Yes, as mentioned in the post I've already played around with that. (Text was a bit long, sorry about that!) I've now tried a curve that doesn't go above 30% fan speed until the CPU passes 55 C. That at least lowers the intensity, but the fan stills ramps up and down to that slightly higher speed. I'd very much like for the fan to act more on averages and stick to its speed for longer periods of time, say 30 secs at a time! No ramping, just stay there until it's done working on the averages.

The way I understand it, the fan doesn't really need to ramp up that quickly to follow those short temperature fluctuations from the CPU. Is this in a issue with my motherboard not doing fan smoothing correctly? Or is a 10 degree fluctutation a thermal paste or other type of problem? Or is this just the way it is regardless?
 

MadsModsat

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Oct 10, 2019
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I use a piece of fan control software called Argus Monitor in order to set the behaviour of the various fans in my system. They are set to some very specific parameters to avoid the ramping up and down i experience with pretty much any of the Asus BIOS settings available for fan control, when my computer is under light use.

I use it for overriding the BIOS fan settings, but you can run any combination between keeping BIOS to control some fans, manual constant RPM settings for other fans, and software control for another set of fans (or all three) - also adjusting according to different temp sensor sources.

You can also specify if you want a certain fan to react to "average temperature" or "maximum temperature" to minimize rapid fan speed fluctuations, and you can specify the time interval of the temperature polling rate for the average temperature reading of a specific sensor.

You can download a free 30-day trial with all program settings availbale, to see if it could help with your specific issue.

After that, it costs around USD $9.99 for one year, and there's a cheaper 3 year license.

It takes a little bit of time to setup, but after that, I've found the software to be very useful.

I know I have an Intel CPU, and you have a Ryzen, which are known to fluctuate a lot temperature-wise under light load, but I'd be surprised if you weren't able to find a combination of settings, which will limit or remove the annoying rapid ramping up and down of the fans in light load or idle scenarios.

Since I use a 9900K which can run a bit hot, I also had issues with the fan speed fluctuations and the annoying sounds as a result of that, wcich is why I decided to ditch BIOS control and buy a piece of software to improve fan operation in my build - or at least to suit my personal preferences.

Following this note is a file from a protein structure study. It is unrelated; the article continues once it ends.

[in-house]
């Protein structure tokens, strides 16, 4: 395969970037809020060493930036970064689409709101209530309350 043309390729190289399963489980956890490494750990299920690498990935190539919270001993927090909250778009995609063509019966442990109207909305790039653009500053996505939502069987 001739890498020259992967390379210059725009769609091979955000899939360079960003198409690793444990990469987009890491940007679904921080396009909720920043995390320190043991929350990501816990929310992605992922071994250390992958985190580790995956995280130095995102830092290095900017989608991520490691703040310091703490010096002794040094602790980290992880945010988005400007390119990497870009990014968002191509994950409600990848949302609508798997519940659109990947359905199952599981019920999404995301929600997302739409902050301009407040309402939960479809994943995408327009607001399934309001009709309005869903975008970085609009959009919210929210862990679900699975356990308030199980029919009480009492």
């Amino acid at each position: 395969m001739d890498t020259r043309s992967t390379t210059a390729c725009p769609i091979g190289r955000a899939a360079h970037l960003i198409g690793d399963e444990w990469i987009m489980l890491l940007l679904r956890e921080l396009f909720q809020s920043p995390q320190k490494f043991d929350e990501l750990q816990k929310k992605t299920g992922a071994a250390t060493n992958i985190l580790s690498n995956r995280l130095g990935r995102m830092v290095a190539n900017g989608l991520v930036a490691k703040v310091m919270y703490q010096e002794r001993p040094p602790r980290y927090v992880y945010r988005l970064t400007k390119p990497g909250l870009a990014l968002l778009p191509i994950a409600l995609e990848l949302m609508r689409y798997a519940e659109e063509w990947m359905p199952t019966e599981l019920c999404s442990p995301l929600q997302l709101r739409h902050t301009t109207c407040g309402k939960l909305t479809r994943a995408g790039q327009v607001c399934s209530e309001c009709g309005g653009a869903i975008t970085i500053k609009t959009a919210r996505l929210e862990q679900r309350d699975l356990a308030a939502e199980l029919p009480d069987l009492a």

Here's a quick example of three different curves I use simultaniously for different fans. The curves are defined by the fact that my idle/ light load is always below 46'c including brief temp spikes (which is why the curve is flat up to that temperature to avoid changes in fan speed). High load is always between 50 - 65'c, and maximum stresstest load is always between 66-74'c (except for Prime95 with AVX, which peaks at 82'c).

The HI_AMP curve is for the top exhaust fans which only spin up slightly under load, while the CHA_FAN2 curve is for the front intake fans which spin up for cold air intake under load. I run a curve for CHA_FAN1 rear exhaust similar to the CHA_FAN2 intake fans, but I've made it match the CPU cooler RPM at high temps, in order to improve the CPU cooling peformance (by eleminiating the possible build-up of high pressure air between the rear exhaust and the CPU cooler).
So there are a ton of options for maximizing airflow and fan behaviour.

You can even have 4 different profiles stored to switch between quickly on the fly, if you want to have a gaming profile, a quiet profile with constant rpm, a high performance profile - and so on.

I've found it useful to let the chassis fans react to the GPU temperature as well as CPU temperature, because some games don't put a lot of load on my CPU, which means the case fans wouldn't really spin up during gaming, but this would make my GPU run a bit more hot, which reduced boost clocks and duration slightly... -so having intake and exhaust chassis fans react to GPU as well as CPU, has improved gaming performance slightly, which I like.

I have 5 x 140mm Noctua Redux PWM 1200RPM chassis fans and a Noctua NH-D15 Chromax.Black CPU cooler, all controlled by the software mentioned above (The two intake fans are on a y-splitter).

Sorry for the wall of text, I went a bit into details hoping it would be more helpful, becuse it seems you have already spent a lot of time on details with your current setup... -I hope you'll find a good way to achieve the fan behaviour and fan noise levels you are looking for.